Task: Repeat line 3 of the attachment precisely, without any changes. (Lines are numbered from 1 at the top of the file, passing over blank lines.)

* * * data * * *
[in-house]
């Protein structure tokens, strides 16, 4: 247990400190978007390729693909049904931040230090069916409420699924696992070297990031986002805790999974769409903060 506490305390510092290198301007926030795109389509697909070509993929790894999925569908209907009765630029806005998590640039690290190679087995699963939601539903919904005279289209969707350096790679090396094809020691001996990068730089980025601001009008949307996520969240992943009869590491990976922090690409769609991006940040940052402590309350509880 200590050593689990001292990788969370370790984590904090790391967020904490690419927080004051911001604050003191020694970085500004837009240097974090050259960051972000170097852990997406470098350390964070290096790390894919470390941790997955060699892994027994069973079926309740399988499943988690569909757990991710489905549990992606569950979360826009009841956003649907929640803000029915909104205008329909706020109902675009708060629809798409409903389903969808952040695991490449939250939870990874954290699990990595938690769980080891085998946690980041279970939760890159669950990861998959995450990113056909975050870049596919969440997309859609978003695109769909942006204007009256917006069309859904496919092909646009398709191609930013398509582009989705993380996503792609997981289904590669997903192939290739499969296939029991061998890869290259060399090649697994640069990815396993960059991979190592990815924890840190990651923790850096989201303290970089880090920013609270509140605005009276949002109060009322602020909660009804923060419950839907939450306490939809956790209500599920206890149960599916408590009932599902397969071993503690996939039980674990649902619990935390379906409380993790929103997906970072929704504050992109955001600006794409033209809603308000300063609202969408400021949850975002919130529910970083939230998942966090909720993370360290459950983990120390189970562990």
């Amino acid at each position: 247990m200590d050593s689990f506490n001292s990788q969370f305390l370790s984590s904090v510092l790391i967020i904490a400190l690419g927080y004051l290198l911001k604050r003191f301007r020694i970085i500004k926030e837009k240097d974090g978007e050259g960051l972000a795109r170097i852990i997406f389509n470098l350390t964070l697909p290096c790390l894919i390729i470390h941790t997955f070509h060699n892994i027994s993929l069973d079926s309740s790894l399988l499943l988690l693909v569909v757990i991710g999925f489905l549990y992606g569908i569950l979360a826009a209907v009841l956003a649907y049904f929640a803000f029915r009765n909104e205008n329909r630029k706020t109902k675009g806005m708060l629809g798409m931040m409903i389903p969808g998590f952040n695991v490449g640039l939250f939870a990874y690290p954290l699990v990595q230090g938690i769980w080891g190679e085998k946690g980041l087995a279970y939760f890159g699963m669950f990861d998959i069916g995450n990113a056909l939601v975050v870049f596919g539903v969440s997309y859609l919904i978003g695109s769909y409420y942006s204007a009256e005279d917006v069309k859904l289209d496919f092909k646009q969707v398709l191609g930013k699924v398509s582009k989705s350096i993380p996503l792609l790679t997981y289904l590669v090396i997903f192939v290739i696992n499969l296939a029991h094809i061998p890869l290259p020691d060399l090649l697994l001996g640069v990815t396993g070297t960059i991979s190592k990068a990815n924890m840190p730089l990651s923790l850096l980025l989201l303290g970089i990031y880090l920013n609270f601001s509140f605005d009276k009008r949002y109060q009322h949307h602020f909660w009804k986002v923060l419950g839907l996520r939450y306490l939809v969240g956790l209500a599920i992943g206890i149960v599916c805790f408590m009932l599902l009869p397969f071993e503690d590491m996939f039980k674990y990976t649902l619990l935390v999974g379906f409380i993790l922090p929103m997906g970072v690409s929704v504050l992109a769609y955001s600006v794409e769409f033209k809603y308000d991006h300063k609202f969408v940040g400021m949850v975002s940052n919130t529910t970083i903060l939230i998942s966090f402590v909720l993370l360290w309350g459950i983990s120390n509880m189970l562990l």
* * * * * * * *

């Amino acid at each position: 247990m200590d050593s689990f506490n001292s990788q969370f305390l370790s984590s904090v510092l790391i967020i904490a400190l690419g927080y004051l290198l911001k604050r003191f301007r020694i970085i500004k926030e837009k240097d974090g978007e050259g960051l972000a795109r170097i852990i997406f389509n470098l350390t964070l697909p290096c790390l894919i390729i470390h941790t997955f070509h060699n892994i027994s993929l069973d079926s309740s790894l399988l499943l988690l693909v569909v757990i991710g999925f489905l549990y992606g569908i569950l979360a826009a209907v009841l956003a649907y049904f929640a803000f029915r009765n909104e205008n329909r630029k706020t109902k675009g806005m708060l629809g798409m931040m409903i389903p969808g998590f952040n695991v490449g640039l939250f939870a990874y690290p954290l699990v990595q230090g938690i769980w080891g190679e085998k946690g980041l087995a279970y939760f890159g699963m669950f990861d998959i069916g995450n990113a056909l939601v975050v870049f596919g539903v969440s997309y859609l919904i978003g695109s769909y409420y942006s204007a009256e005279d917006v069309k859904l289209d496919f092909k646009q969707v398709l191609g930013k699924v398509s582009k989705s350096i993380p996503l792609l790679t997981y289904l590669v090396i997903f192939v290739i696992n499969l296939a029991h094809i061998p890869l290259p020691d060399l090649l697994l001996g640069v990815t396993g070297t960059i991979s190592k990068a990815n924890m840190p730089l990651s923790l850096l980025l989201l303290g970089i990031y880090l920013n609270f601001s509140f605005d009276k009008r949002y109060q009322h949307h602020f909660w009804k986002v923060l419950g839907l996520r939450y306490l939809v969240g956790l209500a599920i992943g206890i149960v599916c805790f408590m009932l599902l009869p397969f071993e503690d590491m996939f039980k674990y990976t649902l619990l935390v999974g379906f409380i993790l922090p929103m997906g970072v690409s929704v504050l992109a769609y955001s600006v794409e769409f033209k809603y308000d991006h300063k609202f969408v940040g400021m949850v975002s940052n919130t529910t970083i903060l939230i998942s966090f402590v909720l993370l360290w309350g459950i983990s120390n509880m189970l562990l």